In most images of lightning strikes the bolt is extremely overexposed. This one isn't. That's why we can see more detail than in other images.

I've seen a number of waterspouts. This really doesn't look a lot like a waterspout and the source cloud does not seem to be the right kind of cloud to produce a waterspout.



posted on May, 29 2010 @ 12:46 PM
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reply to post by Phage
 


Oh I definitely agree it's not a waterspout and the blur explanation seems to be a good fit.

But I'm not so sure about the overexposed vs normal or underexposed argument. For example, you say this picture isn't overexposed? So let's say we re-took the picture and overexposed it, perhaps by, say, increasing the ISO of the film without changing the exposure settings. Wouldn't the blur actually get even brighter in the overexposed version? The brightest part of the lightning strike appears as though the image has already saturated the film so I wouldn't expect to see that get any whiter. But the non-saturated parts of the image I would expect to get brighter if it were overexposed?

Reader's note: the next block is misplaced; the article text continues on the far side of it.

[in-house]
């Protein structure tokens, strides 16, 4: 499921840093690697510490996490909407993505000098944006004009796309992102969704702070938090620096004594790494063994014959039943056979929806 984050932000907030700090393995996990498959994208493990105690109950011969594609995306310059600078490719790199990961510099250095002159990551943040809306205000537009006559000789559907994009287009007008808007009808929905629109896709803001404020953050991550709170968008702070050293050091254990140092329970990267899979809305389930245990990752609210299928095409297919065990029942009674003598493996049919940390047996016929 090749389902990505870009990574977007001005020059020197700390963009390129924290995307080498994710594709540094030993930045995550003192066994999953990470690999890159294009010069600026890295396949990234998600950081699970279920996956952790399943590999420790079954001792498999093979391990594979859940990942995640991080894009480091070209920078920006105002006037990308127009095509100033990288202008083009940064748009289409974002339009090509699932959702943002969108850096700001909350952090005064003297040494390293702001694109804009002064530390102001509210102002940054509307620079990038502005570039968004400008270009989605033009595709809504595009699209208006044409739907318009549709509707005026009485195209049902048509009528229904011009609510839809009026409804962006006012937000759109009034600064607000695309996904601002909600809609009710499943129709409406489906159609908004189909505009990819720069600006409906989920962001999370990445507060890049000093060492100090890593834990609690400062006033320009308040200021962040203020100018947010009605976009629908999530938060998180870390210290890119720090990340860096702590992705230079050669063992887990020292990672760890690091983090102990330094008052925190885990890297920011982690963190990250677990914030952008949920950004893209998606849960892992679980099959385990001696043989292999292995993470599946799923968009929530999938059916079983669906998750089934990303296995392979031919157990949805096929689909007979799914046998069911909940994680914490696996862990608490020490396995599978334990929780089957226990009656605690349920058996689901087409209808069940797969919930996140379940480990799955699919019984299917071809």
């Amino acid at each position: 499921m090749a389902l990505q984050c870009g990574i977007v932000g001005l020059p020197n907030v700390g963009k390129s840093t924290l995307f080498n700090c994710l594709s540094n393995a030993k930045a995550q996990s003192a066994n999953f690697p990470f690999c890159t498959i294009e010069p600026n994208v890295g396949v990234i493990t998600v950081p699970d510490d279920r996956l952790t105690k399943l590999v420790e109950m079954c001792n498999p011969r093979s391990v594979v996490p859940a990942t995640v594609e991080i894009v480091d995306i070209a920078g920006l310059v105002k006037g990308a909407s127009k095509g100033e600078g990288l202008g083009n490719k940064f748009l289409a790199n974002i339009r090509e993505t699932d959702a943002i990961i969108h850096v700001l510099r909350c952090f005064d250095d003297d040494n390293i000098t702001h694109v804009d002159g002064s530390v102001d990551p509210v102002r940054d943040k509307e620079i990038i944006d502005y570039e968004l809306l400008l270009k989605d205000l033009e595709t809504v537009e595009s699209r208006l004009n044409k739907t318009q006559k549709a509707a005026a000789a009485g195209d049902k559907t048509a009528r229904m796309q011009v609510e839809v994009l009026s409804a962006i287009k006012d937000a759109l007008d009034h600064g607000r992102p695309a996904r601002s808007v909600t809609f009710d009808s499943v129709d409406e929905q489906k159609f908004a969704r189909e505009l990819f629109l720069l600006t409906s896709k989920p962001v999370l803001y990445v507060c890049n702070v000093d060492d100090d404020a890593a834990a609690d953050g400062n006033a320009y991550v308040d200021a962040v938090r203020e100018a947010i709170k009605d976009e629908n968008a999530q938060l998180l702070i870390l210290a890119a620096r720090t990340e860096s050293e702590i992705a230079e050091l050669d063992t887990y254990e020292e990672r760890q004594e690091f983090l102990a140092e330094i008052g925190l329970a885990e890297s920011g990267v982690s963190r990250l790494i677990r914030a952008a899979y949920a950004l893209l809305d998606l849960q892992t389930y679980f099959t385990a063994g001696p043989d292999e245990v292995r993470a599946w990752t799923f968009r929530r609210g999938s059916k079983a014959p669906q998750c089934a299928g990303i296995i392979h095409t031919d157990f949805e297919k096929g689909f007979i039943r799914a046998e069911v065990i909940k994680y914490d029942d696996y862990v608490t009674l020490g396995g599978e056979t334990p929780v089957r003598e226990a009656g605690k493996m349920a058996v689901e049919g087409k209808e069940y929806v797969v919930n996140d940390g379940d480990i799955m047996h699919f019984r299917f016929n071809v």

Now if the exposure was increased by just leaving the shutter open longer, that may or may not make a difference, depending on whether the lightining strike continued after the shutter was closed (or if more restrikes happened).

By the way I didn't think this lighting strike was moving like the video you posted, but that was an interesting effect on the video, thanks for posting it. What do you figure caused it to move like that, maybe the wind blowing?



posted on May, 29 2010 @ 12:59 PM
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reply to post by Arbitrageur
 

To clarify: I said it isn't extremely overexposed. If it were more overexposed the "transparent" areas of the bolt would be more saturated, obscuring the detail and we would only see a big fat bolt.

The movement of the bolt is not necessarily consistent. The saturated areas are where the bolt persisted for a longer period than the areas which appear transparent.

I don't think the bolt was moving in the same manner as the video either. I suppose the motion in the video could be a result of the ion channel (through which the bolt travels) being blown by the wind.



posted on May, 29 2010 @ 01:25 PM
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reply to post by Phage
 


Referring to the video posted, Maybe the movement of the cloud caused the bolt to move with it.

And yet it stayed connected to the tower.



posted on May, 29 2010 @ 01:52 PM
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reply to post by Phage
 


Thanks for the clarification. I didn't completely understand what you were implying before, but I do now and it makes sense.